Urwick explains: “Now, according to the ceremonial law, the sin-stricken Israelite came bearing his own iniquity to the altar, and leading thereto an innocent victim, a bullock or a lamb, whose life he offers as a substitute for his own; thus confessing that the wages of his sin is death; that his own conscience, as well as divine and holy love, demanded an expiation; and that the common basis and fellowship of life involved the possibility of substitution. When within the precincts of the sanctuary, he was to put his hand, or rather to press (סָמַךְ)[4] his hand, heavily (Psalm 88:7) upon the head of the animal (Leviticus 1:4; 4:24). This act was to be performed by the offerer himself; it could not be entrusted to anyone else; never to a priest, except when the sacrifice was presented for the priesthood collectively (Exodus 29:10, 15, 19); for the nation collectively, the elders were to do it, and on the day of atonement the high priest. This act was designed to indicate the personal and intimate relation between the sinner and the victim. We read (Leviticus 1:4): ‘It shall he accepted for him, to make atonement for him.’ The sinner had then with his own hands to perform the act of immolation, that the offering might be clearly marked as his own. The receiving of the blood as it streamed from the fatal wound, and the sprinkling of it, were the exclusive work of the priests. This ritual must be kept in view in the explanation of the words: ‘Upon Him was laid the iniquity of us all; He shall bear their iniquities.’ It finds its fulfilment in the atoning death of the Divine Servant, and the truths it embodied are fully met and satisfied thereby.”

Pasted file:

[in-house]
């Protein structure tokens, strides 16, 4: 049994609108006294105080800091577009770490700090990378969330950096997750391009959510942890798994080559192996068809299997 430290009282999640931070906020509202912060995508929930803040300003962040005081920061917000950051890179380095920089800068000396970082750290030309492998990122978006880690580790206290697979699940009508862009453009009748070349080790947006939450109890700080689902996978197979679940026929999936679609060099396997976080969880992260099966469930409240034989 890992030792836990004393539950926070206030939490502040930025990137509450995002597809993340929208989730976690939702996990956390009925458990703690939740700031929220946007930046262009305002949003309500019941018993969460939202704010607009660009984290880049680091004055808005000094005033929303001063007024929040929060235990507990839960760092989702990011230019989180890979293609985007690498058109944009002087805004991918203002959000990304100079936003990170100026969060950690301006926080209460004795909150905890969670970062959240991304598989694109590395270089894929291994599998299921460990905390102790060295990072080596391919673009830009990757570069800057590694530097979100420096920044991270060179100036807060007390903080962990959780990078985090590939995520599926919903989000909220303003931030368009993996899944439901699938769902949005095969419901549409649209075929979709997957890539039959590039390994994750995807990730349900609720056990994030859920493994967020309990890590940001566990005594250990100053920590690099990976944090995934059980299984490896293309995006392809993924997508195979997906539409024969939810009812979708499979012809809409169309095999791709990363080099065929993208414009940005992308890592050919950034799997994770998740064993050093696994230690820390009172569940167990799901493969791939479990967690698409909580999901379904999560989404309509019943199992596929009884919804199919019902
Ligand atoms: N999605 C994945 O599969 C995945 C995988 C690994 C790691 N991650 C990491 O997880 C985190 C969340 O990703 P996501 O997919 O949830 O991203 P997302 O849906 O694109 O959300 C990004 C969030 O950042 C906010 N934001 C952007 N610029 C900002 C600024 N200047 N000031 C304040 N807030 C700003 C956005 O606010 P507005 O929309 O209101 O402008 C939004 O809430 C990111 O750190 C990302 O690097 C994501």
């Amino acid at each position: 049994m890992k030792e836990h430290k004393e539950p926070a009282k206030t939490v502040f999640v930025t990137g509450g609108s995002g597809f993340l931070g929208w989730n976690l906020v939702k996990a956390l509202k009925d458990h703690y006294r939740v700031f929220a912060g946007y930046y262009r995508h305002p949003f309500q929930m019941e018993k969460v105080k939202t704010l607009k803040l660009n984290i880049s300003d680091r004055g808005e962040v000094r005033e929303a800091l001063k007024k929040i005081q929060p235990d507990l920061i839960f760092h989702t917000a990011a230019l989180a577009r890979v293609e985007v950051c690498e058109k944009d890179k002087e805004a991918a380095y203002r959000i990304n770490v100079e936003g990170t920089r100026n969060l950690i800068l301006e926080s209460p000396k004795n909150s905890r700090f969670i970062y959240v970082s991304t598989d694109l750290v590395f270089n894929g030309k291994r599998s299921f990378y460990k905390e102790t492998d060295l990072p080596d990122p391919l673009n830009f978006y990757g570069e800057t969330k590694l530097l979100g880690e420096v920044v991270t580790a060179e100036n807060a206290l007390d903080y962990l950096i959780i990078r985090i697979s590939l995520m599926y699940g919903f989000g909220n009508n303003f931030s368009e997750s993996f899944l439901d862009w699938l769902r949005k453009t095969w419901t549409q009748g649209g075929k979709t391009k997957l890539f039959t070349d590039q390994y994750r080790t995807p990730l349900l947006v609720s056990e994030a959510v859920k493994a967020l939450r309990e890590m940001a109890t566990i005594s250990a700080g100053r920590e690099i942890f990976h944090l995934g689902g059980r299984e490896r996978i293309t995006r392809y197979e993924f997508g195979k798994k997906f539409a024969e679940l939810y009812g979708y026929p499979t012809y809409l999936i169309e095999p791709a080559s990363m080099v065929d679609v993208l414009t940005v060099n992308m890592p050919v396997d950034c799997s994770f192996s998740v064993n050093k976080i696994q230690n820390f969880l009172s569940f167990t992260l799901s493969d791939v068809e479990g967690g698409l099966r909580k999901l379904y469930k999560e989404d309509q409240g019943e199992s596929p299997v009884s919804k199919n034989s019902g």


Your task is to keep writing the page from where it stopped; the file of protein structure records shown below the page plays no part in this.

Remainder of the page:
“Therefore will I divide him [a portion] with the great, and he shall divide the spoil with the strong; because he hath poured out his soul unto death: and he was numbered with the transgressors; and he bare the sins of many, and made intercession for the transgressors.” —Isaiah 53:12

Therefore will I divide him a portion with the great. Barnes suggests: “The words here used are taken from the custom of distributing the spoils of victory after a battle, and the idea is, that as a conqueror takes valuable spoils, so the Messiah would go forth to the spiritual conquest of the world, and subdue it to himself … the spoils of his conquests would be among the mighty or the many; that is, that his victories would not be confined to a few in number, or to the feeble, but the triumphs of his conquests would extend afar, and be found among the potentates and mighty people of the earth.”

I wonder if this verse is related to: “And he that receiveth my Father receiveth my Father’s kingdom; therefore all that my Father hath shall be given unto him” (D&C 84:38); “He that overcometh shall inherit all things; and I will be his God, and he shall be my son” (Revelation 21:7); and “That they all may be one; as thou, Father, art in me, and I in thee, that they also may be one in us: that the world may believe that thou hast sent me” (John 17:21). Without the atonement, none of this would have been possible.